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Research Papers: Gas Turbines: Ceramics

Effects of Target Size on Foreign Object Damage in Gas-Turbine Grade Silicon Nitrides by Steel Ball Projectiles

[+] Author and Article Information
Sung R. Choi1

 Naval Air Systems Command, Patuxent River, MD 20670sung.choi1@navy.mil

Zsolt Rácz

 FACC AG, Ried im Innkreis, Austria A-4910

1

Corresponding author.

J. Eng. Gas Turbines Power 134(5), 051301 (Mar 05, 2012) (8 pages) doi:10.1115/1.4004738 History: Received June 22, 2011; Revised June 23, 2011; Published March 05, 2012; Online March 05, 2012

Foreign object damage (FOD) phenomena of two gas-turbine grade silicon nitrides (AS800 and SN282) were assessed at ambient temperature applying impact velocities from 20 to 300 m/s using 1.59-mm diameter hardened steel ball projectiles. Targets in a flexural configuration with two different sizes (thicknesses) of 1 and 2 mm were ballistic-impacted under a fully supported condition. The severity of impact damage, as well as the degree of post-impact strength degradation, increased with increasing impact velocity, increased with decreasing target size, and was greater in SN282 than in AS800 silicon nitride. The critical impact velocity where targets fractured catastrophically decreased with decreasing target size and was lower in SN282 than in AS800. Overall, FOD by steel projectiles was significantly less than that by silicon-nitride ceramic counterparts, due to much decreased Hertzian contact stresses. A correlation of backside cracking velocity versus target size was made based on a simplified elastic foundation analysis.

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Copyright © 2012 by American Society of Mechanical Engineers
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Figures

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Figure 1

Microstructures of (a) AS800 and (b) SN282 silicon nitrides used in this work

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Figure 2

Post-impact flexural strength (σf ) as a function of impact velocity (V) for (a) AS800 and (b) SN282 silicon nitrides with different target thicknesses, impacted by 1.59 mm-diameter hardened steel ball projectiles at ambient temperature. The data for a target thickness of t = 3 mm, determined previously [25], are included for comparison. The “AsR” represents as-received strength with no impact.

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Figure 3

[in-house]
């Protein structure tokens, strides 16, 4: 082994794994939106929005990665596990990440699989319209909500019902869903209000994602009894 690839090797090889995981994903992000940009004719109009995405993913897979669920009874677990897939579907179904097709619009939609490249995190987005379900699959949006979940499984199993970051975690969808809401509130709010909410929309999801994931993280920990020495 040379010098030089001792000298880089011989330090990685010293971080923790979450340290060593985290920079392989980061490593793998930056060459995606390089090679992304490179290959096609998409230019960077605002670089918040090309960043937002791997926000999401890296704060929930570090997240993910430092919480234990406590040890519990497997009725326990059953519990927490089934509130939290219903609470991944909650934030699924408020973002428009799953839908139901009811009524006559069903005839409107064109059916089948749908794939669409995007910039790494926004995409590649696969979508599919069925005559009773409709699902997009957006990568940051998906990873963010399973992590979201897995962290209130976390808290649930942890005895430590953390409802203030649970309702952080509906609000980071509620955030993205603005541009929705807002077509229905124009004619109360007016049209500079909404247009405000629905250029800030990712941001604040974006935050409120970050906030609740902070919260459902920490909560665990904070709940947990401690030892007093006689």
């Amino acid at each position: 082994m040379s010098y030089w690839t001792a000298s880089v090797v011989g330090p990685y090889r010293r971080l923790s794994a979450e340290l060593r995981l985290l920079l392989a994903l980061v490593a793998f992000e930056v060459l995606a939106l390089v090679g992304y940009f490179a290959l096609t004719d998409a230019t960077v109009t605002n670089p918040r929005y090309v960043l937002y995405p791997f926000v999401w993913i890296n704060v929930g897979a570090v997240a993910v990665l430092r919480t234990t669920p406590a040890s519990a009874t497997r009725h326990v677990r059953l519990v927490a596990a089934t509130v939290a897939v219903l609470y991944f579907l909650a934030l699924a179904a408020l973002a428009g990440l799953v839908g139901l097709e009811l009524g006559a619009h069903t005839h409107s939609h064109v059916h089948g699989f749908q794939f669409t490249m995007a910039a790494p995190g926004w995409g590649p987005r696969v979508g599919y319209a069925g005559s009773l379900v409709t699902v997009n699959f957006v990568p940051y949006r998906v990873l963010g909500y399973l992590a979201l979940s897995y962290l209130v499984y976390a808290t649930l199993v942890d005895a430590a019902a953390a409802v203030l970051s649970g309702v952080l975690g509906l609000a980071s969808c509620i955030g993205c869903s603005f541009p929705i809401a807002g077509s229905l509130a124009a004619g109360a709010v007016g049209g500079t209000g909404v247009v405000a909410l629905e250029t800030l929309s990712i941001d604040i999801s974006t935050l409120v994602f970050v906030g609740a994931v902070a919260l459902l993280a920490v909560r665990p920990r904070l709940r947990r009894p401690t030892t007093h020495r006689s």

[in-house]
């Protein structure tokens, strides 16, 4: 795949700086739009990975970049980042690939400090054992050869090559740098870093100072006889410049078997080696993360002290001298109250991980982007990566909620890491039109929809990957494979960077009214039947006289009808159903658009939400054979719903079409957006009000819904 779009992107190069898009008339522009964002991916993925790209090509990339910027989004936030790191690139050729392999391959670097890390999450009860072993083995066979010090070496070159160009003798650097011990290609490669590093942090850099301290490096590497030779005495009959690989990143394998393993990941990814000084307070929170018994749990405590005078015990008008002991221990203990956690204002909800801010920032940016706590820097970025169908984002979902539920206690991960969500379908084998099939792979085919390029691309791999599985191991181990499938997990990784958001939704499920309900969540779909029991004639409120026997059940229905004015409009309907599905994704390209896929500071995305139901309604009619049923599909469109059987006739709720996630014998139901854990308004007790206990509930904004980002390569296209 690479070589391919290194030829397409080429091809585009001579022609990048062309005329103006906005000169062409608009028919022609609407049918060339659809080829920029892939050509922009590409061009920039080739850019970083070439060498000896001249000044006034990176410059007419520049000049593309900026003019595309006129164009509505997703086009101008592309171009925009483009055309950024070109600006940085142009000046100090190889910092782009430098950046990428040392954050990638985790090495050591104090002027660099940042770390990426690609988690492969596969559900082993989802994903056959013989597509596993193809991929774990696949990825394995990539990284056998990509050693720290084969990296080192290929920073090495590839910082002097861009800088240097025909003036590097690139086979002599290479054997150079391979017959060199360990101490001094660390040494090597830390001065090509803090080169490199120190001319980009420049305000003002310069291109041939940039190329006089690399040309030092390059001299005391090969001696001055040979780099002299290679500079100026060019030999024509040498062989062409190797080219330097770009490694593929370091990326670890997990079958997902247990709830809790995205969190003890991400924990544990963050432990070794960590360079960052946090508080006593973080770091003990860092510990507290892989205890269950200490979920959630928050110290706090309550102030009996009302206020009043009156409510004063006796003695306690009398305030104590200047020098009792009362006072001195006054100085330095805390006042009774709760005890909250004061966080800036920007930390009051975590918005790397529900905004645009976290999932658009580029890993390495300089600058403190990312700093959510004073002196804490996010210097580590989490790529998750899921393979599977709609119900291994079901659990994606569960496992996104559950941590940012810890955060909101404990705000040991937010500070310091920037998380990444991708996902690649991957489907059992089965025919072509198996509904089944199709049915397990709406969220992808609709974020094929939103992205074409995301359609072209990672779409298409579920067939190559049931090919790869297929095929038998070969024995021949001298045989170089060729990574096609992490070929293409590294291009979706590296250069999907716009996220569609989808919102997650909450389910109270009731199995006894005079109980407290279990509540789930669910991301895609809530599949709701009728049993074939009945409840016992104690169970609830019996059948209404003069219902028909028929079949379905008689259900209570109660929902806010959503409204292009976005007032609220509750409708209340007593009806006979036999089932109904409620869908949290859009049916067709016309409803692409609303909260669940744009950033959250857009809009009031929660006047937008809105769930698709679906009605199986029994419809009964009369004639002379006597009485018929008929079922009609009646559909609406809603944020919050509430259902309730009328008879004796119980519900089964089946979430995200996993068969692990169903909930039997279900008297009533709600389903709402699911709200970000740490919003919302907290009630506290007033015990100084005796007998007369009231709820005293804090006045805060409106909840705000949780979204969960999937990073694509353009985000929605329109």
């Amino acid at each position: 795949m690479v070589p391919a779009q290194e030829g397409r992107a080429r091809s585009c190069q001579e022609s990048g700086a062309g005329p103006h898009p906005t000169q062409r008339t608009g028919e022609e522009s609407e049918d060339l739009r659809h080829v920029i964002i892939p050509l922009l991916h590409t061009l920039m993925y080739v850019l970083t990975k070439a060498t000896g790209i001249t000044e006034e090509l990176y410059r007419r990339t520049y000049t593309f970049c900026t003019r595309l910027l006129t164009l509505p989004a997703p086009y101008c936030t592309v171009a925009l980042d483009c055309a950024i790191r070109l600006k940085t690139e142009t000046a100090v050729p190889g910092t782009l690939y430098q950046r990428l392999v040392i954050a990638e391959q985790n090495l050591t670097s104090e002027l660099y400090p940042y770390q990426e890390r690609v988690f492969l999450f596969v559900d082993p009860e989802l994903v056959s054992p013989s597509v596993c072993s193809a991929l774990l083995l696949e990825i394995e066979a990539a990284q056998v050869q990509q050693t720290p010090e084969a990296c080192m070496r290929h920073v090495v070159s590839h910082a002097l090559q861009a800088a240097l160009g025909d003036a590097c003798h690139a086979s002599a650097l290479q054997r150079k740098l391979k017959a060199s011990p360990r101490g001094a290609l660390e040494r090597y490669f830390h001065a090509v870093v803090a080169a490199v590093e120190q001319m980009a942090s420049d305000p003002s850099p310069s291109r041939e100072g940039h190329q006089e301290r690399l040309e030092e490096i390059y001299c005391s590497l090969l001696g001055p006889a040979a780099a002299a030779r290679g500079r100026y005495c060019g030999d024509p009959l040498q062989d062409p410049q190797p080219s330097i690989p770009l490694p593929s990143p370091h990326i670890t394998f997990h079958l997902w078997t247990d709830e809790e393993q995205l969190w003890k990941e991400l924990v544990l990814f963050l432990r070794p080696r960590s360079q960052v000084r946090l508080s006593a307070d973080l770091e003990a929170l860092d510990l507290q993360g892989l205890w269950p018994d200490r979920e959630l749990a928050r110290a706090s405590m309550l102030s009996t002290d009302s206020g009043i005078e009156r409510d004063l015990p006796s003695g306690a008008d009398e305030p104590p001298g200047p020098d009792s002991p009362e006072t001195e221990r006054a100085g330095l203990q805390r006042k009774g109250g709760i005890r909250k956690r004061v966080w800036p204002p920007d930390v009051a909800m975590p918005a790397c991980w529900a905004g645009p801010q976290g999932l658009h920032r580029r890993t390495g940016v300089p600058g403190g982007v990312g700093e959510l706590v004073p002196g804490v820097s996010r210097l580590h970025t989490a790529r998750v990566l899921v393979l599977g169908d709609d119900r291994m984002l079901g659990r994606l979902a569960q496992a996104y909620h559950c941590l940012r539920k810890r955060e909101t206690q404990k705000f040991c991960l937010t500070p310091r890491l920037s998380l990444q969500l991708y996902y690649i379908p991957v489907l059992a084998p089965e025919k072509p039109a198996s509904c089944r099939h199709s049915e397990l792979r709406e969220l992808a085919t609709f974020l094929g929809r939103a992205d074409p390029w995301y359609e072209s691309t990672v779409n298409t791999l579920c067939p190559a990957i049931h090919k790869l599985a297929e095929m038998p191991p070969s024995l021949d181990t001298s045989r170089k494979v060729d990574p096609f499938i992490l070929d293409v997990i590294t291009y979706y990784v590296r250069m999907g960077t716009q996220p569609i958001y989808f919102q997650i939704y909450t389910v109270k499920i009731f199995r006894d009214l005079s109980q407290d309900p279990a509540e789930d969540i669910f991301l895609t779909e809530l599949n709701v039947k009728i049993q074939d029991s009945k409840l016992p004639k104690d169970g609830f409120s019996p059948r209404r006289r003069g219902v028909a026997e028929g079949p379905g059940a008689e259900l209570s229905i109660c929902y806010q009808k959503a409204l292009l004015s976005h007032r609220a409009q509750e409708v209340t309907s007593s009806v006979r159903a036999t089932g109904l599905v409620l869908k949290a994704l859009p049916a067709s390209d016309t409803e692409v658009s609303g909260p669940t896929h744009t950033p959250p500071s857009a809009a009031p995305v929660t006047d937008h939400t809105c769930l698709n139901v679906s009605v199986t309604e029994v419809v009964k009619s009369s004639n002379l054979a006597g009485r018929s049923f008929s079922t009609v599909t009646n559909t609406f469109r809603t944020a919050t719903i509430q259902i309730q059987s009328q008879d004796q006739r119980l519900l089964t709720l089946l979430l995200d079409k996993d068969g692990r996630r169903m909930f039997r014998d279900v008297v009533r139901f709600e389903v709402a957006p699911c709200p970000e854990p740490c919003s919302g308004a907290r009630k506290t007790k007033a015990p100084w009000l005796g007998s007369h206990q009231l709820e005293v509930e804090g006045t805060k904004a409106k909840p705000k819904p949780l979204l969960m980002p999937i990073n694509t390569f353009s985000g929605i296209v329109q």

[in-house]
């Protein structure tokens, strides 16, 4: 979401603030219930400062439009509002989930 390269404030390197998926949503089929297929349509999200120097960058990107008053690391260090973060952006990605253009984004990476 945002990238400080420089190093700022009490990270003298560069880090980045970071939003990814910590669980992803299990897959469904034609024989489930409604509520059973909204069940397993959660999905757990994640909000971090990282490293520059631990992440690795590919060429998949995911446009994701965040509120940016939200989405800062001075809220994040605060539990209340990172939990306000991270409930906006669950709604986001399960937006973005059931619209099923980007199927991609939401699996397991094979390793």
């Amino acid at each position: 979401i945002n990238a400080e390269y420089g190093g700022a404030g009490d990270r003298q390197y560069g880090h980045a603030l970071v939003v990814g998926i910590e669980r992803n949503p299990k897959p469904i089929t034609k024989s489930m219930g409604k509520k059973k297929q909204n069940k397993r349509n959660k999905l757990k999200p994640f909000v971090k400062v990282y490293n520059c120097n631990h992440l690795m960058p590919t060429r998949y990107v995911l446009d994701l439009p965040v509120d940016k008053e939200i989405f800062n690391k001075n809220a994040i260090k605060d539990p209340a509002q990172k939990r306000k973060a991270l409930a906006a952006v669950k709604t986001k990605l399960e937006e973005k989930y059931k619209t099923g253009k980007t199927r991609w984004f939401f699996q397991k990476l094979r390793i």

Critical impact velocity (Vc ) as a function of target specimen thickness (t) for AS800 and SN282 silicon nitrides impacted by 1.59 mm-diameter hardened steel ball projectiles at ambient temperature. The data for t = 3 mm [25] were included for comparison.

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Figure 4

Probability of catastrophic failure upon impact as a function of impact velocity for different target thicknesses for AS800 and SN282 silicon nitrides impacted by 1.59 mm-diameter hardened steel ball projectiles at ambient temperature. The data for t = 3 mm [25] were included for comparison.

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Figure 5

Weibull plots of post-impact strengths (σf ) of (a) AS800 and (b) SN282 silicon nitrides for different target thicknesses, impacted by 1.59 mm-diameter hardened steel ball projectiles at ambient temperature. The data for t = 3 mm [25] were included for comparison. P = Failure probability; “CF”: Catastrophic failure.

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Figure 6

Overall shape (a) and fracture surface (b) of a hardened steel ball projectile split into two upon impact on an AS800 target with t = 2 mm at 250 m/s, showing an evidence of tensile failure from the impact site

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Figure 7

Typical appearances of backside cracking occurring in (a) AS800 and (b) SN282 targets with a thickness of 1 mm, impacted at 40 m/s (above) and 65 m/s (below) by 1.59 mm-diameter hardened steel ball projectiles at ambient temperature. Values of corresponding post-impact strength are also given for each of targets.

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Figure 8

Typical fracture surfaces of target specimens impacted at 200 m/s by 1.59 mm-diameter hardened steel ball projectiles at ambient temperature: (a) AS800; (b) SN282. A backside crack is outlined as a dotted line in (b) SN282.

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Figure 9

Comparison in post-impact strength between hardened steel ball projectiles (this work) and silicon nitride ball projectiles [30]. The size of projectiles was 1.59 mm diameter for both cases.

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Figure 10

A schematic of elastic foundation considered in the analysis. A target fully supported on elastic foundation is subject to impact force F by an impacting projectile.

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Figure 11

Predicted backside cracking velocity (Vbc ) as a function of target thickness (t) for AS800 and SN282 silicon nitrides impacted by 1.59 mm-diameter hardened steel ball projectiles at ambient temperature. Experimental data for AS800 and SN282 are included.

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